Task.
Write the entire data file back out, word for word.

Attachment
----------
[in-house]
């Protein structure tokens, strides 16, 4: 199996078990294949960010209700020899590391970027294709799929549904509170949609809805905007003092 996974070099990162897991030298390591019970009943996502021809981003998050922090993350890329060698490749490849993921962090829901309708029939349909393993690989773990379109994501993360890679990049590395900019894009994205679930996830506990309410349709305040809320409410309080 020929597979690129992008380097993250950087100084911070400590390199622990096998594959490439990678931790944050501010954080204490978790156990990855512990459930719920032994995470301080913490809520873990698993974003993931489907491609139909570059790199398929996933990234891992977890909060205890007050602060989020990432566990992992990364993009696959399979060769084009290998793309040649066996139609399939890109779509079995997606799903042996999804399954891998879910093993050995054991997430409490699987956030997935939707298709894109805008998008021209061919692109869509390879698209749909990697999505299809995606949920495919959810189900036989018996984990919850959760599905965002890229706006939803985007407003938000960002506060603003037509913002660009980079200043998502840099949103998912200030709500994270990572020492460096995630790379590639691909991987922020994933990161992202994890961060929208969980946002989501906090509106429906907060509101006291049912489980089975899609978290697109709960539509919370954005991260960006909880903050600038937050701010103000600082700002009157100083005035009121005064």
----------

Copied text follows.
[in-house]
């Protein structure tokens, strides 16, 4: 199996078990294949960010209700020899590391970027294709799929549904509170949609809805905007003092 996974070099990162897991030298390591019970009943996502021809981003998050922090993350890329060698490749490849993921962090829901309708029939349909393993690989773990379109994501993360890679990049590395900019894009994205679930996830506990309410349709305040809320409410309080 020929597979690129992008380097993250950087100084911070400590390199622990096998594959490439990678931790944050501010954080204490978790156990990855512990459930719920032994995470301080913490809520873990698993974003993931489907491609139909570059790199398929996933990234891992977890909060205890007050602060989020990432566990992992990364993009696959399979060769084009290998793309040649066996139609399939890109779509079995997606799903042996999804399954891998879910093993050995054991997430409490699987956030997935939707298709894109805008998008021209061919692109869509390879698209749909990697999505299809995606949920495919959810189900036989018996984990919850959760599905965002890229706006939803985007407003938000960002506060603003037509913002660009980079200043998502840099949103998912200030709500994270990572020492460096995630790379590639691909991987922020994933990161992202994890961060929208969980946002989501906090509106429906907060509101006291049912489980089975899609978290697109709960539509919370954005991260960006909880903050600038937050701010103000600082700002009157100083005035009121005064």